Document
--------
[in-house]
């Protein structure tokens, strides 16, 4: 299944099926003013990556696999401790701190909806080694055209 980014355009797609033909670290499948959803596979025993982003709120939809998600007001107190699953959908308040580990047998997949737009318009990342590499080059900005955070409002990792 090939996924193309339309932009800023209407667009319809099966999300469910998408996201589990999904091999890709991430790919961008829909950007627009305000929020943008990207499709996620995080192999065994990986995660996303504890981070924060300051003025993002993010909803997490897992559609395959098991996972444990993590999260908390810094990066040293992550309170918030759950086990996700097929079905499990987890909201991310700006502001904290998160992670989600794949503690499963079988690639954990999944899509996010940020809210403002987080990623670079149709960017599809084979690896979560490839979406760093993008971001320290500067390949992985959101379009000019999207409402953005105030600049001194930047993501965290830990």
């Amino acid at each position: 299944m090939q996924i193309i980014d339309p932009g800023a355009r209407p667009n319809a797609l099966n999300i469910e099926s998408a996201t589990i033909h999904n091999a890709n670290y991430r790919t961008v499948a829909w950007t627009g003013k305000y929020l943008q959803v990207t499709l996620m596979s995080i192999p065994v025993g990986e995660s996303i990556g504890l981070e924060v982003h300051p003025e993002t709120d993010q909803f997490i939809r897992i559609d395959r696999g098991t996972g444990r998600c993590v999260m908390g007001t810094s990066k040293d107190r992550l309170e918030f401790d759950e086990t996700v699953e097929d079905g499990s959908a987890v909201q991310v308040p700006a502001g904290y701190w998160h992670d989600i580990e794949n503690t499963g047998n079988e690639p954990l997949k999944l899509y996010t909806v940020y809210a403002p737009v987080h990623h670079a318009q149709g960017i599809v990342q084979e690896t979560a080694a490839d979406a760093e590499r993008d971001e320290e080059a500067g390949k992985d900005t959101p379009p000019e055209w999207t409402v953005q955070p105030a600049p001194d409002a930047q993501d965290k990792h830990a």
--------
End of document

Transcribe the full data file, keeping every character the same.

[in-house]
């Protein structure tokens, strides 16, 4: 299944099926003013990556696999401790701190909806080694055209 980014355009797609033909670290499948959803596979025993982003709120939809998600007001107190699953959908308040580990047998997949737009318009990342590499080059900005955070409002990792 090939996924193309339309932009800023209407667009319809099966999300469910998408996201589990999904091999890709991430790919961008829909950007627009305000929020943008990207499709996620995080192999065994990986995660996303504890981070924060300051003025993002993010909803997490897992559609395959098991996972444990993590999260908390810094990066040293992550309170918030759950086990996700097929079905499990987890909201991310700006502001904290998160992670989600794949503690499963079988690639954990999944899509996010940020809210403002987080990623670079149709960017599809084979690896979560490839979406760093993008971001320290500067390949992985959101379009000019999207409402953005105030600049001194930047993501965290830990």
């Amino acid at each position: 299944m090939q996924i193309i980014d339309p932009g800023a355009r209407p667009n319809a797609l099966n999300i469910e099926s998408a996201t589990i033909h999904n091999a890709n670290y991430r790919t961008v499948a829909w950007t627009g003013k305000y929020l943008q959803v990207t499709l996620m596979s995080i192999p065994v025993g990986e995660s996303i990556g504890l981070e924060v982003h300051p003025e993002t709120d993010q909803f997490i939809r897992i559609d395959r696999g098991t996972g444990r998600c993590v999260m908390g007001t810094s990066k040293d107190r992550l309170e918030f401790d759950e086990t996700v699953e097929d079905g499990s959908a987890v909201q991310v308040p700006a502001g904290y701190w998160h992670d989600i580990e794949n503690t499963g047998n079988e690639p954990l997949k999944l899509y996010t909806v940020y809210a403002p737009v987080h990623h670079a318009q149709g960017i599809v990342q084979e690896t979560a080694a490839d979406a760093e590499r993008d971001e320290e080059a500067g390949k992985d900005t959101p379009p000019e055209w999207t409402v953005q955070p105030a600049p001194d409002a930047q993501d965290k990792h830990a």